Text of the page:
Le Corbusier visits the USSR in 1928.
We’re breaking all kinds of productivity records here at Trans Atlantis (and over at Uncivilized Books). For example blogging is up since last week by over 100%! This inspired us to draw this quick portrait of a young Alexey Grigoryevich Stakhanov, the patron saint of industrial productivity. I won’t recap the history of the man here (or any disputes about his records), suffice it to say that he was very productive (or so it was claimed), he was a genuine hero to many and he inspired the Stakhanovite movement.
Was there ever an American version of a supremely productive worker, mythical or otherwise? The closest I can think is John Henry who outraced a steam hammer… but he died in his victory. And really, his story is a tragedy signifying the end of human prowess in the face ‘the machine’. Stakhanov worked with machines & his comrades and achieved unheard of levels of productivity. But I can’t think of a single western worker hero. They are generally depicted as part of faceless masses (say in Metropolis) or bumbling fools (Chaplin’s Modern Times).
Is there a hero for post-industrial office workers? I can’t think of one. Office workers – though often depicted with more personality than industrial workers – are mostly shown as petty & damaged bureaucrats (The Office) doing mostly nothing in the strict hierarchical pyramid-like corporate system. It seems the only genuine American heroes are ‘titans of industry’ and their rags to riches tales of relentless ambition. Is there anything heroic in doing your daily job in America? Or is that for suckers? Am I missing something obvious?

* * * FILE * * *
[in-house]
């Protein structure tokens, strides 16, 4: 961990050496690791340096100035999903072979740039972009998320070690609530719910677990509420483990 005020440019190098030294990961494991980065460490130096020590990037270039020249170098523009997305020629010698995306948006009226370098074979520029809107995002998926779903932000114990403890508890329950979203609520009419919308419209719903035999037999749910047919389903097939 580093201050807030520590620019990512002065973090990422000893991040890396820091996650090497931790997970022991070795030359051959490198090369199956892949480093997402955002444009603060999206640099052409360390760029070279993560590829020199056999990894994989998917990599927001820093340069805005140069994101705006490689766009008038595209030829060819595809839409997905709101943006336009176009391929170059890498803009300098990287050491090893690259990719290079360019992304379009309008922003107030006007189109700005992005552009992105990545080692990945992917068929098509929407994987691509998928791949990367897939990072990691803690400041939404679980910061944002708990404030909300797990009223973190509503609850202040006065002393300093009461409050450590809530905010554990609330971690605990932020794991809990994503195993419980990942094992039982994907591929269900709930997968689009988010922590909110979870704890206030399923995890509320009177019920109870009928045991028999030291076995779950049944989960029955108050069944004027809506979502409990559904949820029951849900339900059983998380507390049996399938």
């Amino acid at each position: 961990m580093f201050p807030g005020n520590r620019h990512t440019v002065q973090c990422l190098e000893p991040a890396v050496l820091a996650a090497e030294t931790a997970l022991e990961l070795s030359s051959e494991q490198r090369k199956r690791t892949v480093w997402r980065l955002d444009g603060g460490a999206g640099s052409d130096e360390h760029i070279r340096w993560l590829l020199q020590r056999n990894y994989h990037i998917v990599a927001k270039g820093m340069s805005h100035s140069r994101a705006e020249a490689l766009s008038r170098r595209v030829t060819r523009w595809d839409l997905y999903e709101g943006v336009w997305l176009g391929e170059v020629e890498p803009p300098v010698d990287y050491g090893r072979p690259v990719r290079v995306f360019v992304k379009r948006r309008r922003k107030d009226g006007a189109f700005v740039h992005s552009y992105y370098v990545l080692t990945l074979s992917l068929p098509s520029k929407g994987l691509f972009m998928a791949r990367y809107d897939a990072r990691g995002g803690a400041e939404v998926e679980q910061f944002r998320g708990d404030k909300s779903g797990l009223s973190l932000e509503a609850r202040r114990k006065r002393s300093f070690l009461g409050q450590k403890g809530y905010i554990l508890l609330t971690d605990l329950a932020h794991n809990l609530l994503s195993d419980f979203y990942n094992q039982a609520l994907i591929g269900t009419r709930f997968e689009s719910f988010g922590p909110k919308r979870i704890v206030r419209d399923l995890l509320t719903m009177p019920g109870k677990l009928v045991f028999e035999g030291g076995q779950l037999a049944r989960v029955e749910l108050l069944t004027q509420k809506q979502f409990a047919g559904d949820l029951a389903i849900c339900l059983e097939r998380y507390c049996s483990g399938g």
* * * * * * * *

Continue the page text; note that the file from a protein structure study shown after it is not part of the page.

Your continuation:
This is also invites comparisons of industrial work with post-industrial work. Is social media todays coal mine?
AKA Sarah Jane Smith
If you’ve been reading this blog for a while, you will already know that I’m a big fan of Momus. As of yesterday he is offering as a free download the first of his six albums recorded for the now defunct Creation label. The first one is The Poison Boyfriend, his second solo effort. Keep checking his blog during December for the the other five.